Samsung’s Milk Music streaming service now has a $3.99/month premium tier with offline music

Samsung’s Milk Music streaming service now has a $3.99/month premium tier with offline music

Samsung took a plunge into the music-streaming fray with its own US-only internet radio service Milk Music in March — which was free and without ads. Now that could change though, as the Milk Music Google Play app has just been updated to introduce a premium-tier offering, as reported by Android Police.

UPDATE: Samsung tells TNW that ad-free listening will still continue on both the free and premium versions of Milk Music — what you’re paying $3.99 for is offline listening and unlimited song skips. It also revealed that Milk Music has passed three million downloads. See the company’s full statement at the bottom of this post.

All Killer, No Filler

We’re bringing Momentum to New York: our newest event, showcasing only the best speakers and startups.

Milk Premium costs $3.99 per month — similar to that of Slacker, the music service that Samsung partnered with to launch Milk Music. The paid-for tier lets you listen to radio stations even without being connected to the internet, skip songs for an unlimited number of times, switch off DJ commentary, and pause the app automatically with Sleep Timer.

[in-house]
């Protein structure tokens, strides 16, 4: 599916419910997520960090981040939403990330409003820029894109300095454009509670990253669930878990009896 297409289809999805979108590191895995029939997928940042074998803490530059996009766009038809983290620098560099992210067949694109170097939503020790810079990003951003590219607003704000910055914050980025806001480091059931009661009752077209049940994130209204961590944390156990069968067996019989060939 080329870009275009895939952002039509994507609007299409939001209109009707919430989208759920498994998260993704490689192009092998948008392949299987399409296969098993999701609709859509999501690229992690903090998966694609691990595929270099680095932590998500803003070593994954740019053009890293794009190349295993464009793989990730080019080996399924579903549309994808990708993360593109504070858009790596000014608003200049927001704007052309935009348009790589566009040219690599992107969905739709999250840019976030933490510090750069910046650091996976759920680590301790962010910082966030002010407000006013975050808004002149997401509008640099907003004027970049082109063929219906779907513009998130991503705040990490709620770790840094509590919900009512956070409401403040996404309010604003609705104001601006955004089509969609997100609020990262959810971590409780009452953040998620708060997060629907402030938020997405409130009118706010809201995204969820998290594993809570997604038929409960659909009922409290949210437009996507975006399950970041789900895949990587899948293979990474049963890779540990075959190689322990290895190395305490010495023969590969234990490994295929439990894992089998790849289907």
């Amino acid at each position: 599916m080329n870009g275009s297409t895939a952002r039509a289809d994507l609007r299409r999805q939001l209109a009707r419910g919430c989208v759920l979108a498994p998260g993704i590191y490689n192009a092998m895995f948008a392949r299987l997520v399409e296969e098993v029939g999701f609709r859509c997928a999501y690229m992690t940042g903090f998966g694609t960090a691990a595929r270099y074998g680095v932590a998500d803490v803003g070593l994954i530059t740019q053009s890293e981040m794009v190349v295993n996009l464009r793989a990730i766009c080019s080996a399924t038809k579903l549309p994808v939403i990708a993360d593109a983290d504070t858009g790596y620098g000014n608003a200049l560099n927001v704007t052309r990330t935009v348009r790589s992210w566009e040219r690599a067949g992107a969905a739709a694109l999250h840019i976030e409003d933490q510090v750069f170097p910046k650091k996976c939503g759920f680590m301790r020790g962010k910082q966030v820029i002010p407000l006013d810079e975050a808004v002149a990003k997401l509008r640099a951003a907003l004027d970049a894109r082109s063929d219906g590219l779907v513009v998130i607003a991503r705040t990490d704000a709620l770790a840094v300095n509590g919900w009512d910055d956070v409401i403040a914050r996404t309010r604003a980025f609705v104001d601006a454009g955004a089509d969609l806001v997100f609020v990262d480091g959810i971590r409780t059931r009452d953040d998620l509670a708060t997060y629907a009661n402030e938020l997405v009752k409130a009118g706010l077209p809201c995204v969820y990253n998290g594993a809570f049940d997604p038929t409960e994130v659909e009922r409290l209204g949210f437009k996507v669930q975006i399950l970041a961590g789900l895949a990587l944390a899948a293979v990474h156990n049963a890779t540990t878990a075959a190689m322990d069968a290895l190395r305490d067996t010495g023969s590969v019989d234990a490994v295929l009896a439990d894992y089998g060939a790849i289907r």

We spotted back in April that Samsung was making plans for a premium Milk Music offering, and at the same time, roll out ads on the free version. Samsung, however, has clarified that won’t be happening
 for now.

Here’s Samsung’s statement in full.

With over 3M downloads, we’re always looking at ways to enhance Milk Music with new features and exclusive content that make music discovery and personalized listening an enriching experience for our consumers.

Today, we’ve introduced offline listening and unlimited song skips as part of our Milk Music premium subscription offering. Ad-free listening is offered on the free and premium versions of Milk Music.

➀ Milk Music: Google Play

Thumbnail image via Shutterstock

Read next: Twitter now automatically embeds linked tweets inside tweets on its web version

Shh. Here's some distraction